A. I am so proud of the cases where I know we have brought about change. When we are digging to find out what really happened in a case, we are always looking for the bigger picture. Often, we discover unsafe business practices that have not only impacted our client, but our communities. Through our fight for justice, we bring about change. I’m proud to report that national billion dollar businesses have changed the way they operate because of this small law firm in Northeast Ohio. I’m so proud to say that I, Susan Petersen, have made the world a safer place. It doesn’t get better than that.

Q. One of your immediate goals is to eliminate distracted driving. How bad of a problem is it, and what is your firm doing to diminish distracted driving?

A. According to the National Highway Traffic Safety Administration (NHTSA), in 2009, nearly 5,500 people died in crashes involving a distracted driver, and almost 450,000 were injured. In a recent NHTSA study, the under-20 age group had the highest proportion of distracted drivers involved in fatal crashes. As a board member of the Cleveland Academy of Trial Attorneys, we decided to do something to change those statistics. For the last two years, our Community Outreach Committee has been providing public service presentations regarding the dangers to distracted driving in area high schools. We have partnered with the End Distracted Driving organization (enddd.org) to present life-saving, hour-long presentations totally free, as a way to give back. The goal of the presentation is to educate students about the dangers of texting and driving, and empower them to avoid riding with a distracted driver or becoming one.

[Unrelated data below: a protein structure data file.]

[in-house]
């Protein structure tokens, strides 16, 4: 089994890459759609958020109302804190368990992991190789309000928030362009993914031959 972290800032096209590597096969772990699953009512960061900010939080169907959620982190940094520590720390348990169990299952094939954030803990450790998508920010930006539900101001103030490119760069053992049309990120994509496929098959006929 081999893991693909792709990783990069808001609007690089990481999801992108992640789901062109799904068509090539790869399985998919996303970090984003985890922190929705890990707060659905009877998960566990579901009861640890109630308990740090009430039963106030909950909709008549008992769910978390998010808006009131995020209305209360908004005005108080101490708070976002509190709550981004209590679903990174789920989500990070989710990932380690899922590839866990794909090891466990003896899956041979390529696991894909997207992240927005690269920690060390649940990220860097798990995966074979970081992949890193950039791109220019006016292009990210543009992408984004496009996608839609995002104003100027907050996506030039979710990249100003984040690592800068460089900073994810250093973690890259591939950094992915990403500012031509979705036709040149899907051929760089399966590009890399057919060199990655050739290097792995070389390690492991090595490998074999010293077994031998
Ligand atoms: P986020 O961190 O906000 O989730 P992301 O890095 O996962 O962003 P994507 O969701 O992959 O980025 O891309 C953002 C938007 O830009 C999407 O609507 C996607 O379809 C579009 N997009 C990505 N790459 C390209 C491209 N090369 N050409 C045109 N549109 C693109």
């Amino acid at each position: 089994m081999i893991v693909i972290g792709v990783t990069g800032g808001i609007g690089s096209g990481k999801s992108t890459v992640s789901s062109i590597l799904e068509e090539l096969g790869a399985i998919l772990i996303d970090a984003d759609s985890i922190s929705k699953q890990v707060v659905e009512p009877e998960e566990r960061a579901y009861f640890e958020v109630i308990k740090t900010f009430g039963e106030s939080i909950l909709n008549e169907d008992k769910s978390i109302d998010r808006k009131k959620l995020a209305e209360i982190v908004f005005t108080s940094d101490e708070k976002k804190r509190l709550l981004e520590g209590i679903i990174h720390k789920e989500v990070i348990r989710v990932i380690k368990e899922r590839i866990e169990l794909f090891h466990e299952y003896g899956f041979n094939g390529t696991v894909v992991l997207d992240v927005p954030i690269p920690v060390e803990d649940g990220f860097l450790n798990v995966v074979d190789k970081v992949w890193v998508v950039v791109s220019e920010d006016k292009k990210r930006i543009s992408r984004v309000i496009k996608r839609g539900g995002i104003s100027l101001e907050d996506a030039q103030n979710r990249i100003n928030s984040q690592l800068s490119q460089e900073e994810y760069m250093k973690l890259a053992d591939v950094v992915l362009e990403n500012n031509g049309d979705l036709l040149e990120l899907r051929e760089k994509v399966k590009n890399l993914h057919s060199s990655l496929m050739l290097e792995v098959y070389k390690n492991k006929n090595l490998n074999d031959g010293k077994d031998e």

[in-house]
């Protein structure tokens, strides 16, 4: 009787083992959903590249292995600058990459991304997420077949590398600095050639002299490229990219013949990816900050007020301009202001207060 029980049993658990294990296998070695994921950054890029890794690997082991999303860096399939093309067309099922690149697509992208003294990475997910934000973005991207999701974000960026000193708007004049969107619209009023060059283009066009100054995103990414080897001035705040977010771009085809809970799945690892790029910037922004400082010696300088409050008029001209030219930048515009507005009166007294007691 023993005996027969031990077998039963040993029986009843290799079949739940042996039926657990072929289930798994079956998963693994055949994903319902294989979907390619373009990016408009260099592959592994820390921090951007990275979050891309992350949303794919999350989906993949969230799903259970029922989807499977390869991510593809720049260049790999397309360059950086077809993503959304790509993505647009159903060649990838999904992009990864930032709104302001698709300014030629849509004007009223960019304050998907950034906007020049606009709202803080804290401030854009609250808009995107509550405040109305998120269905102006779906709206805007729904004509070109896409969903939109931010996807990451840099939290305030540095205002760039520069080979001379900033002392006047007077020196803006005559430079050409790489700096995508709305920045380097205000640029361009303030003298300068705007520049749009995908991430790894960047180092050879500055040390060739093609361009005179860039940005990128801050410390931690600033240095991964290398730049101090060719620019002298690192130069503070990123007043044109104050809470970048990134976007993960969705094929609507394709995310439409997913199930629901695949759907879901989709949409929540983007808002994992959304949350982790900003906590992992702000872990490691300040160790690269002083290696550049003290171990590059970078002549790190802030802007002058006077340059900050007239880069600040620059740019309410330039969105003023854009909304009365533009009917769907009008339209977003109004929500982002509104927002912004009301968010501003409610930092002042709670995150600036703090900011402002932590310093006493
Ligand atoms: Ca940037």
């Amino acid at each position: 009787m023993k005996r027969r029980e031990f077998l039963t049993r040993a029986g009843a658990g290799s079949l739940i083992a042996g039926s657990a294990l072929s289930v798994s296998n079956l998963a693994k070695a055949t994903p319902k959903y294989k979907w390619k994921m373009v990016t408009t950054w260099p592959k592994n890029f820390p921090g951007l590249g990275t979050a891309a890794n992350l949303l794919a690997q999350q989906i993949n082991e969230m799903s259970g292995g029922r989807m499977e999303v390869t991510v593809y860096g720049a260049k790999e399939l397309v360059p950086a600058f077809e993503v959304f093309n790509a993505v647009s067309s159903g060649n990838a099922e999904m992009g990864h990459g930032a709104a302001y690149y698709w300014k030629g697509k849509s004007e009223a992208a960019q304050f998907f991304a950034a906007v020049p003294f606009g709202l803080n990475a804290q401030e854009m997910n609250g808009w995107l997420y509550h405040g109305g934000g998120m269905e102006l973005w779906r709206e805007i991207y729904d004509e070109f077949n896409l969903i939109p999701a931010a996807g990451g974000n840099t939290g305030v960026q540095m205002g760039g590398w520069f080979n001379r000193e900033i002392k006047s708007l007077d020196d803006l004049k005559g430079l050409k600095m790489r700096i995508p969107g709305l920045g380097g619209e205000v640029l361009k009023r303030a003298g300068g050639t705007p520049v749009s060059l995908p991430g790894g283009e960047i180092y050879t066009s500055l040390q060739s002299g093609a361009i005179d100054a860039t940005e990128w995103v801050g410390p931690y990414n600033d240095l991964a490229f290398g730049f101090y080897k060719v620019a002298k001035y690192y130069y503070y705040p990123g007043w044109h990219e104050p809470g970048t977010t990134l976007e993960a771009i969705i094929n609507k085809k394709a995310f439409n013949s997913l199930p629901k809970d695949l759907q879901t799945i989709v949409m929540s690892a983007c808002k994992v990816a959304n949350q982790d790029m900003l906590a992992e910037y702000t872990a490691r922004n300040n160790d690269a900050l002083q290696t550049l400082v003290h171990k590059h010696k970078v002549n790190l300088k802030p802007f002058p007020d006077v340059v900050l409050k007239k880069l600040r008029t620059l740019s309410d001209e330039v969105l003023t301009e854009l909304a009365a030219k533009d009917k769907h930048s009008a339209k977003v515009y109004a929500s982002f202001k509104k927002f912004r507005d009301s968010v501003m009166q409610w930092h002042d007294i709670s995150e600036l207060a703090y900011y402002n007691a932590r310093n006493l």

Q. You’ve been dedicated to the cause of “women in law,” if not “women in leadership” altogether. Is that still one of your aims, and how far have women come in the legal profession since your law school days?

A. I was raised to believe girls can do anything they want to do. It wasn’t until I became a lawyer that I realized that everyone didn’t subscribe to that same belief. I quickly realized that if I was going to be successful, I needed to connect with successful women who understood what I was experiencing. It is now my time to give back. I’m always ready and willing to help and encourage young female lawyers. I honestly don’t know how far women have come in the profession since law school. I wish I could quote some statistics and tell you we’ve achieved equality, but I cannot. In part, I don’t see it as much, as I’m older, wiser, and better equipped to handle it.

Q. Your favorite law-related movies and television programs of all-time?

A. My favorite legal movie is “To Kill a Mockingbird.” While Atticus Finch lost his case, he won my heart. He epitomizes why I do what I do. I also love the movie “Erin Brockovich” for the same reason. Of course, I have a soft spot for “Ally McBeal,” which was a legal series that aired during my law school years. 

For more info: www.petersenlegal.com